Music She Writes story
Celebrating Asian female composers: Eunmi Ko ’06E, ’12E (DMA) and Ania Vu ’17E
Eastman School of Music alumnae create “The Music She Writes” concert series to highlight diversity in contemporary classical music
In September 2020, pianist and composer Ania Vu ’17E got an email from her alma mater, the Eastman School of Music, about its “100 concerts” around the world project, an initiative to celebrate a century of the school’s artistry, scholarship, leadership, and community. That email prompted Vu—a PhD candidate studying composition at the University of Pennsylvania—to contact Eunmi Ko ’06E, ’12E (DMA), a piano faculty member at the University of South Florida and co-founder and president of the Contemporary Arts Music Project. They both wanted to get involved.
Working remotely over the next nine months, Vu and Ko created “The Music She Writes,” a four-part virtual concert series that featured 25 works by women composers from across the Asian diaspora, including Japan, Iran, India, and beyond. Their goal: to highlight the diversity and significance of music by Asian female composers within the contemporary music landscape. The Eastman Department Diversity Initiative provided a grant to help fund the project.
Here, the two alumnae discuss their project and their passion for music.
Why create “The Music She Writes?”
EK: We really wanted to be part of Eastman’s centennial year activities and saw it as a perfect opportunity to celebrate Asian women composers, while at the same time feature talented musicians from all over the world. We want people to enjoy the music offered here—which is organized by themes—while being exposed to more than they were likely taught as music students or may have heard as listeners and audiences. Also, we selected these particular composers, not because Ania and I are Asian, but because they are exceptional and deserve to be heard. Many musicians like Ania and I grew up listening to and playing music primarily composed by deceased white men. But, the musical world is much bigger than that.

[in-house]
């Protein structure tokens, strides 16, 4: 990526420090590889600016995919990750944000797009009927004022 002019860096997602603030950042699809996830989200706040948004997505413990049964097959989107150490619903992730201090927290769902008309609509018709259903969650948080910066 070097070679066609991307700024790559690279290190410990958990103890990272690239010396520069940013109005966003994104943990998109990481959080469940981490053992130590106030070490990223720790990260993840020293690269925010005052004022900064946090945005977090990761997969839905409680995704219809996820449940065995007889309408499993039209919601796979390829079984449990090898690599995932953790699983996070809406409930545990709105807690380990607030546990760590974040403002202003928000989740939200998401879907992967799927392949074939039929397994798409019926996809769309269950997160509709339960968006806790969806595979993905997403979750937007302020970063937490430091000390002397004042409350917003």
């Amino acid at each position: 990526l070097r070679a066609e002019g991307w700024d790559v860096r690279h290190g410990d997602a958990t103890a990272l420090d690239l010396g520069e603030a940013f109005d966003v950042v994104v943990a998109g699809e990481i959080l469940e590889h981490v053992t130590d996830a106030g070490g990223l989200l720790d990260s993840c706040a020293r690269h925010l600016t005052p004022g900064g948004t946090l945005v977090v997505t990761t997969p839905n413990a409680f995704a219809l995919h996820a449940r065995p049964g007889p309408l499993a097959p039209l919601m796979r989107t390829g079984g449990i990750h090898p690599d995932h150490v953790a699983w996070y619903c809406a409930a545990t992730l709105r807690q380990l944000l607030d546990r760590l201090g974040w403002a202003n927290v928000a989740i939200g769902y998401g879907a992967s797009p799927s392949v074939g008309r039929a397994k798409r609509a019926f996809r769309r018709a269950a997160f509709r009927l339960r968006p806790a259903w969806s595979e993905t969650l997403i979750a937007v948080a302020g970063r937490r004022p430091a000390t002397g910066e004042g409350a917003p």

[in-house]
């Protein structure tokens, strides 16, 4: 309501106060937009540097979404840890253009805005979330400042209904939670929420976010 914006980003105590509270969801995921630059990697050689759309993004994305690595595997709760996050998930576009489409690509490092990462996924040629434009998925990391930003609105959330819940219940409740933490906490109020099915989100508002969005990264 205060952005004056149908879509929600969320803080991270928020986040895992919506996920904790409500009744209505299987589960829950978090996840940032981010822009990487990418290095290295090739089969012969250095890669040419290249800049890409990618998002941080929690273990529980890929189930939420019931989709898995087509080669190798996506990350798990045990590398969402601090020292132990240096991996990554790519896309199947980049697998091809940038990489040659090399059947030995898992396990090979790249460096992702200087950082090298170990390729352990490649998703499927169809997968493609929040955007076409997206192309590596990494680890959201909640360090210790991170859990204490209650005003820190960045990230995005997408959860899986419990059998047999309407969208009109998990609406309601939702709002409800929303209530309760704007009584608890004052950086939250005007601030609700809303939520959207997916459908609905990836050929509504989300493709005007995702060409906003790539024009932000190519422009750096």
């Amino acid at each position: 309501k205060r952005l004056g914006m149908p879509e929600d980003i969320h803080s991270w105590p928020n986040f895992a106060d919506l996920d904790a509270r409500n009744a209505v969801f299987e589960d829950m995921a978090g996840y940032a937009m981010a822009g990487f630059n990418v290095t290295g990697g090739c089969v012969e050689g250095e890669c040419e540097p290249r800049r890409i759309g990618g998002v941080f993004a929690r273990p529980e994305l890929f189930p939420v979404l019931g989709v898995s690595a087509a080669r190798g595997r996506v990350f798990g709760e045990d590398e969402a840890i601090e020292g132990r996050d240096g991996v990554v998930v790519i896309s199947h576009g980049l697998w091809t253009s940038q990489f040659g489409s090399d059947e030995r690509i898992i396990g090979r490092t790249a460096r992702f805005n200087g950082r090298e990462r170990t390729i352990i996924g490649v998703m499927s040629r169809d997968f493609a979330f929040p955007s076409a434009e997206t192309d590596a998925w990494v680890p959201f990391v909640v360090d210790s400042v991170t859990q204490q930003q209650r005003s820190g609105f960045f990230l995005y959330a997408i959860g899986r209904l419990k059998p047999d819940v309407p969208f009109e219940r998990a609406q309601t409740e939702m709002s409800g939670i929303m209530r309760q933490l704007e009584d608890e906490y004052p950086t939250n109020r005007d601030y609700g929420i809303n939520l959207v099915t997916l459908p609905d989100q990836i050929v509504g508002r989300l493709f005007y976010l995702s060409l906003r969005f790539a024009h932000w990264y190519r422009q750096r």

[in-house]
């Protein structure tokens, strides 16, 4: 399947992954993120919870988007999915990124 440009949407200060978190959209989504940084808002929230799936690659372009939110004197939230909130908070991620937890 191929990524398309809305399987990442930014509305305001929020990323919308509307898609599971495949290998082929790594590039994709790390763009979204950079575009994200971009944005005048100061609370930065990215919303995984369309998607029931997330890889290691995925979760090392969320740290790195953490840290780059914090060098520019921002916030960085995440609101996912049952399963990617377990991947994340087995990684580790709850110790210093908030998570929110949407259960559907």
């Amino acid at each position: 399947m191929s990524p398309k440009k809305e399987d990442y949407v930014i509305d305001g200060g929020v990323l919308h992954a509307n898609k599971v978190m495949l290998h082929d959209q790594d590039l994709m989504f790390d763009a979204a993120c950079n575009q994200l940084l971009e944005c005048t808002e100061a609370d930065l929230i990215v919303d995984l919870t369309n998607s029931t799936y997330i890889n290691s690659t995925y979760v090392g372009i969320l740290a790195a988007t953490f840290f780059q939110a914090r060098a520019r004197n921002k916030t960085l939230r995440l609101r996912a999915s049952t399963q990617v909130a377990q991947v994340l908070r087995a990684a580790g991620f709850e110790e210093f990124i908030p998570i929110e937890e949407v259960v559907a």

AV: Asia is a very large continent. When people hear “Asia” they tend to think southeast Asia. But, there are so many countries, cultures, and musical traditions across the continent’s expanse. Many composers from these places are often overlooked in contemporary classical music. So, as we planned out the concerts, we took care to select those who reflect that musical diversity and who represent different ages, styles, and places in their careers. For instance, some were graduate students and others were very established in their composing careers. “Music She Writes” provided us with a platform to showcase all of this and our goal, ultimately, was to build a community of artists from such different backgrounds.
How did you two meet?
AV: We’ve actually never met in person, and we didn’t overlap at Eastman. We first connected through the International New Music Festival that Eunmi was organizing at the University of South Florida. It was supposed to take place in March of 2020, but because of the pandemic, it didn’t happen in person. Instead, the festival moved online, and, in addition, composers were invited to give a virtual talk about their music. After my talk, Eunmi and Robert McCormick, a faculty member there, asked me to compose an original piece that premiered there a few months later. Having connected with Eunmi and having witnessed her active presence in promoting new music through different kinds of initiatives, I knew she would be a great partner on this project.
EK: Ania has built a wonderful reputation over the last few years, and I was excited to work with her. The project brought us together and became a way to strengthen and expand our networks. It also introduced us to others who share common musical interests and are open to future collaborations, which is very exciting.
How did you find your way to Eastman?